A Look at Facebook’s Valuation

By | March 10, 2015

Facebook’s Valuation : This week marks the six year anniversary of the bull market in US stocks and six months since Facebook passed $200 Billion in market capitalization. While the Nasdaq has increased in value a little bit over three times during these six years, Facebook capitalization has gone up some twenty times over the same time period. Although not publicly listed until May 2012, its value in Spring 2009 was unofficially set around $10 Billion when Digital Sky Technologies bought a 2% stake for $ 200 million. I remember the comments at that time questioning what seemed like such a high valuation and the comparisons being made with MySpace, a failed social network which had been all the rage a few years before.

Despite all the skepticism, Mark Zuckerberg’s company is currently worth more than much older tech giants like IBM or Intel Corporation as well as brand name icons like Coca-Cola or Visa. These companies that have been beaten out in capitalization terms generate much more cash than Facebook does and have a long history of doing so and yet they are not rewarded by investors, who seem to prefer exciting companies.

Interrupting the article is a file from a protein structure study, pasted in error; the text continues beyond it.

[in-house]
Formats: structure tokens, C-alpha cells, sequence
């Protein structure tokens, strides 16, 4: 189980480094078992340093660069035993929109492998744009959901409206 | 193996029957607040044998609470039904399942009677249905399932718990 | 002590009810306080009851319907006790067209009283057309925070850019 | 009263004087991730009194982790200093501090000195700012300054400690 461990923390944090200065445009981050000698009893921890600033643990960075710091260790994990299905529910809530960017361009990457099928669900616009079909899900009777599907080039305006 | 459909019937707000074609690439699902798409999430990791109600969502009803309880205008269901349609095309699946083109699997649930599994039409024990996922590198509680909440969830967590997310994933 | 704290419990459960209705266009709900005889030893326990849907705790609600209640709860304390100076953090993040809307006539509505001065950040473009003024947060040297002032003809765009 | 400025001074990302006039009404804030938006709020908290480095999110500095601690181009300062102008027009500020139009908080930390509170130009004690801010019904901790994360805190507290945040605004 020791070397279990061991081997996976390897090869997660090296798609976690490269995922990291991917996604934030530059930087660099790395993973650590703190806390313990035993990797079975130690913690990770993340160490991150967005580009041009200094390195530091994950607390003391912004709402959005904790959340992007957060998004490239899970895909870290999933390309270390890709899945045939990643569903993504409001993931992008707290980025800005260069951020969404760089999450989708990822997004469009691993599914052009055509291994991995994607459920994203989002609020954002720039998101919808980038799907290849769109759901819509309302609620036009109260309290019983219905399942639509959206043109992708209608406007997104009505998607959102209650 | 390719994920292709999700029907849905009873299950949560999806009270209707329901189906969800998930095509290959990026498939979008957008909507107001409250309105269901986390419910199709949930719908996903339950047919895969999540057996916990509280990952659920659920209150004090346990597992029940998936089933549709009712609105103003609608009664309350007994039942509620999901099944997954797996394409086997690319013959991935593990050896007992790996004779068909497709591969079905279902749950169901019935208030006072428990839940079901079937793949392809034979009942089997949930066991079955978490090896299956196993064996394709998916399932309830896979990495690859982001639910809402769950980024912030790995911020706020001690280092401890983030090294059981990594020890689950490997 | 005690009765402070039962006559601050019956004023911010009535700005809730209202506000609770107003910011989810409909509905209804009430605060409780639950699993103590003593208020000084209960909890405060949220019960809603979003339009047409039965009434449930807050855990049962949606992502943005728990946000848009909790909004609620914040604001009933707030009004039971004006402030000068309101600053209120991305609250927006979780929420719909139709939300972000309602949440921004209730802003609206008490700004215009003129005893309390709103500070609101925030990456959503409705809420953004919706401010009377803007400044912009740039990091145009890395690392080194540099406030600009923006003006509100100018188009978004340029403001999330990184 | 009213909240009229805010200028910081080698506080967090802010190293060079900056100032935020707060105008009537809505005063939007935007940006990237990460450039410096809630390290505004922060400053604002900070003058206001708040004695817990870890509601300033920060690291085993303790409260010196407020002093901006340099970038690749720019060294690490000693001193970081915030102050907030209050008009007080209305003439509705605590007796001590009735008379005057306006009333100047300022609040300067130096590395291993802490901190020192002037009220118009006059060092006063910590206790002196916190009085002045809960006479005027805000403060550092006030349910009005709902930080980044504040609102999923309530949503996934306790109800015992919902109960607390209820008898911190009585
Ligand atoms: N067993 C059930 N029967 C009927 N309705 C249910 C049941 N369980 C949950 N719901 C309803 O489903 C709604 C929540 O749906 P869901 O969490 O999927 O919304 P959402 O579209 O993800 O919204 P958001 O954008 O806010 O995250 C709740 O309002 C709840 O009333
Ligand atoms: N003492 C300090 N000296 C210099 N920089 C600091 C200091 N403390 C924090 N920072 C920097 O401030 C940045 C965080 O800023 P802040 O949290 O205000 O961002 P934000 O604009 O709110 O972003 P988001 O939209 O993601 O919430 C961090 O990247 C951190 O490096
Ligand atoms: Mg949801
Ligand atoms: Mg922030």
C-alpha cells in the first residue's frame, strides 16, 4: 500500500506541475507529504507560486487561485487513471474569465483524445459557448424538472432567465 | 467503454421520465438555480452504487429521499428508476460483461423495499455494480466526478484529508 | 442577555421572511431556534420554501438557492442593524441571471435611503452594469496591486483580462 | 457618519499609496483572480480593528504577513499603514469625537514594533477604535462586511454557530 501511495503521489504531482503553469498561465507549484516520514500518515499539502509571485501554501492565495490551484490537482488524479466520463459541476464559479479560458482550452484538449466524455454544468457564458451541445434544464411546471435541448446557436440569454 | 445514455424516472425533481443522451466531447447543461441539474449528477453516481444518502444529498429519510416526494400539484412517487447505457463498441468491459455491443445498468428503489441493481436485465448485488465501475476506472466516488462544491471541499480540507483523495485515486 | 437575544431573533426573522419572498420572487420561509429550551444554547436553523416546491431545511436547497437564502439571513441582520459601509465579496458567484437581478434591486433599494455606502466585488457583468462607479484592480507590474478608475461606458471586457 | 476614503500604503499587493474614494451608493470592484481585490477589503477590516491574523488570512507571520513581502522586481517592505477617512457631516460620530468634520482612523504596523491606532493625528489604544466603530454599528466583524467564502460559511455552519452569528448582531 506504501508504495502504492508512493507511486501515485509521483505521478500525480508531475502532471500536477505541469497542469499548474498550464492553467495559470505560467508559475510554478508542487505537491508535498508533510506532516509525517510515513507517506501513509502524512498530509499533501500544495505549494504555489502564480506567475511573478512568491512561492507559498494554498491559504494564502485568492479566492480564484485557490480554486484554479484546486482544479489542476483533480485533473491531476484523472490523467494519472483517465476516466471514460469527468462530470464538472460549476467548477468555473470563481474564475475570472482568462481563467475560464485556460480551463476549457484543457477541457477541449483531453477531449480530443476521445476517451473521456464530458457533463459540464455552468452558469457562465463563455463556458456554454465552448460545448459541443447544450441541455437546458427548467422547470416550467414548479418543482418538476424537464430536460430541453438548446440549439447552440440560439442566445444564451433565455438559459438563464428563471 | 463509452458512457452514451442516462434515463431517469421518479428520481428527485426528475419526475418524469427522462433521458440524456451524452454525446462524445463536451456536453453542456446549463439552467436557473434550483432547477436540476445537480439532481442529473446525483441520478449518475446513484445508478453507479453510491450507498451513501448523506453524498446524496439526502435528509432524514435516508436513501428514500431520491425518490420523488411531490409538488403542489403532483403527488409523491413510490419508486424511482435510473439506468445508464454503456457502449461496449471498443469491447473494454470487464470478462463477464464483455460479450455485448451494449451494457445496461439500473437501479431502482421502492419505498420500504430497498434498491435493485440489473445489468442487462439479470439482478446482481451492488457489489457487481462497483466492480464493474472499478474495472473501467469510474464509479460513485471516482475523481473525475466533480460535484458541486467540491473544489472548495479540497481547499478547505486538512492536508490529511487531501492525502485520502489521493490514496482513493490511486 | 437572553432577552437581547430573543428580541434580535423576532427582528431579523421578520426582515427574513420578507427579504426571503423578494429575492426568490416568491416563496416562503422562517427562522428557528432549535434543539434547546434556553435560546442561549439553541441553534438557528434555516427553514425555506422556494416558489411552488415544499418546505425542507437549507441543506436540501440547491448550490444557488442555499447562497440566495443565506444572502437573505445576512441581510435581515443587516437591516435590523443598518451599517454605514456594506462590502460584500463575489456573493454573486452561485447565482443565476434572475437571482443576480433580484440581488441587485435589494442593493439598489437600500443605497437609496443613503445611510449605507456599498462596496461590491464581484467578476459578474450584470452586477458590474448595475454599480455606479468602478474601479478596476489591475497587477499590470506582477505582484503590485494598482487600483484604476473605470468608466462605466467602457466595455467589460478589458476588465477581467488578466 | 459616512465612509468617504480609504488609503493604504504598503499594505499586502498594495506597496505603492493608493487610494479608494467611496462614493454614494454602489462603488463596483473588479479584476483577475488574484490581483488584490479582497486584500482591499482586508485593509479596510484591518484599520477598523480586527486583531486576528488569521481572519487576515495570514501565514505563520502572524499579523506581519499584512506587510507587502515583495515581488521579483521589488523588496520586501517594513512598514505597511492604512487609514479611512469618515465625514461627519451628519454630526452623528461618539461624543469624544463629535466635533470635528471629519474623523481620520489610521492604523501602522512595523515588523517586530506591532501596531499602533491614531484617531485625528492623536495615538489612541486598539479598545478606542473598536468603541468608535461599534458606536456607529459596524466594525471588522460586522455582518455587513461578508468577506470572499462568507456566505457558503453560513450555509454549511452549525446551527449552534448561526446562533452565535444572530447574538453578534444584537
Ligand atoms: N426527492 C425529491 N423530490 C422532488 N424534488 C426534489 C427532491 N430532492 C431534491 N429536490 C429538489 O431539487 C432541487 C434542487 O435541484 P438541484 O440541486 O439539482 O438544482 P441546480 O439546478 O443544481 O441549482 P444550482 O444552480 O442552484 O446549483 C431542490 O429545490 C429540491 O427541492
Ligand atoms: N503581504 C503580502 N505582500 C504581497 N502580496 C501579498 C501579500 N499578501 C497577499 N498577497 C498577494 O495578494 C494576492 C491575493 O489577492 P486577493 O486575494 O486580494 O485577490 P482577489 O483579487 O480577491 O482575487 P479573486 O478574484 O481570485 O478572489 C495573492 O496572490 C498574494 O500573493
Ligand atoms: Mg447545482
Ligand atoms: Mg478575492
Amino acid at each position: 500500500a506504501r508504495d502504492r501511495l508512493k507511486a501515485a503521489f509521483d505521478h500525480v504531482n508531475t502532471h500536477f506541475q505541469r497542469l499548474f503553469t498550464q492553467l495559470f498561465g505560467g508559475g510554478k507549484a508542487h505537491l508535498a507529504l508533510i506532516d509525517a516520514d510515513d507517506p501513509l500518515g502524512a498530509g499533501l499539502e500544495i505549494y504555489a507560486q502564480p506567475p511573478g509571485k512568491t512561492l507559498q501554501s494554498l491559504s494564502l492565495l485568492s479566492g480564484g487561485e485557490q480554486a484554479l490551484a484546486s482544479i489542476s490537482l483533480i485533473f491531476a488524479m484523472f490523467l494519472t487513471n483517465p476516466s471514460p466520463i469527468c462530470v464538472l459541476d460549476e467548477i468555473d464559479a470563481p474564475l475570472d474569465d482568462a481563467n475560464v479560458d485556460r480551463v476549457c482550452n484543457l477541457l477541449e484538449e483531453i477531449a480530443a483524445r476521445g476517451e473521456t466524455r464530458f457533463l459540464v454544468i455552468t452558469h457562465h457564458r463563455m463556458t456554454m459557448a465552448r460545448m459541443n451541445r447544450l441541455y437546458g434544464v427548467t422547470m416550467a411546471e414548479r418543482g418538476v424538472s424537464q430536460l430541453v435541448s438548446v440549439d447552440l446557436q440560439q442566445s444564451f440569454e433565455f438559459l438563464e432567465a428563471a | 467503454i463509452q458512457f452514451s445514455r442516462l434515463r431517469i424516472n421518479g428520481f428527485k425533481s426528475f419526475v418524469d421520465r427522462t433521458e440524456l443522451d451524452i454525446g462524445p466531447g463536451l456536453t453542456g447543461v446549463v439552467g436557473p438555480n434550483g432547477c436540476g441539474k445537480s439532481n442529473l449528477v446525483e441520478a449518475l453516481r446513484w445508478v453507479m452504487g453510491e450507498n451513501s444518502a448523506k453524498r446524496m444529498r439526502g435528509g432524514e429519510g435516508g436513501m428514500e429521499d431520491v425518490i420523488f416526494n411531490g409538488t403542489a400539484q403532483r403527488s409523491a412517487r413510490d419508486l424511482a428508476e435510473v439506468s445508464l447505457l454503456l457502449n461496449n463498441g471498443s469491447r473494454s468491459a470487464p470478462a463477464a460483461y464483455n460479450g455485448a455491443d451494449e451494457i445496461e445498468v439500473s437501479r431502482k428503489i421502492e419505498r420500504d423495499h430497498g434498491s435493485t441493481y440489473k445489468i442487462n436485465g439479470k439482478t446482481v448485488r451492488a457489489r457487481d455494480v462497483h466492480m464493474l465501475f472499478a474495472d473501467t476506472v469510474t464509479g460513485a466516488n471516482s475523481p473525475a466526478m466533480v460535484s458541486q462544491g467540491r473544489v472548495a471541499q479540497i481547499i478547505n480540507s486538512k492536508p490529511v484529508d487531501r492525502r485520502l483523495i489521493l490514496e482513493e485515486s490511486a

So where does the excitement come from lately in case of Facebook ? I guess it’s a combination of high earnings growth – mainly from the mobile market – and large acquisitions – like mobile messaging service WhatsApp, Instagram or virtual gaming headset maker Oculus VR – which are expected to pay off big.
If Facebook will continue to defy its skeptics as it has done for at least the past six years, it’s everybody’s guess. For the time being there are I believe three things worth remembering:
1. It is very inspiring that in just eleven years someone in his early twenties could create from scratch a company to rival the biggest listed companies in the USA.
2. You can’t predict the future, even if you think you have all the angles figured out – those who witnessed the failure of MySpace were very quick to point out that Facebook will be just a repetition, but on a grander scale. They have been proven wrong time and time again.
3. Don’t short something you don’t understand just because it seems too pricey. What today is considered ‘extremely’ expensive, might become ‘insanely’ expensive tomorrow. As famous British economist John Maynard Keynes is reputed to have said: ‘Markets can remain irrational longer than you can remain solvent’.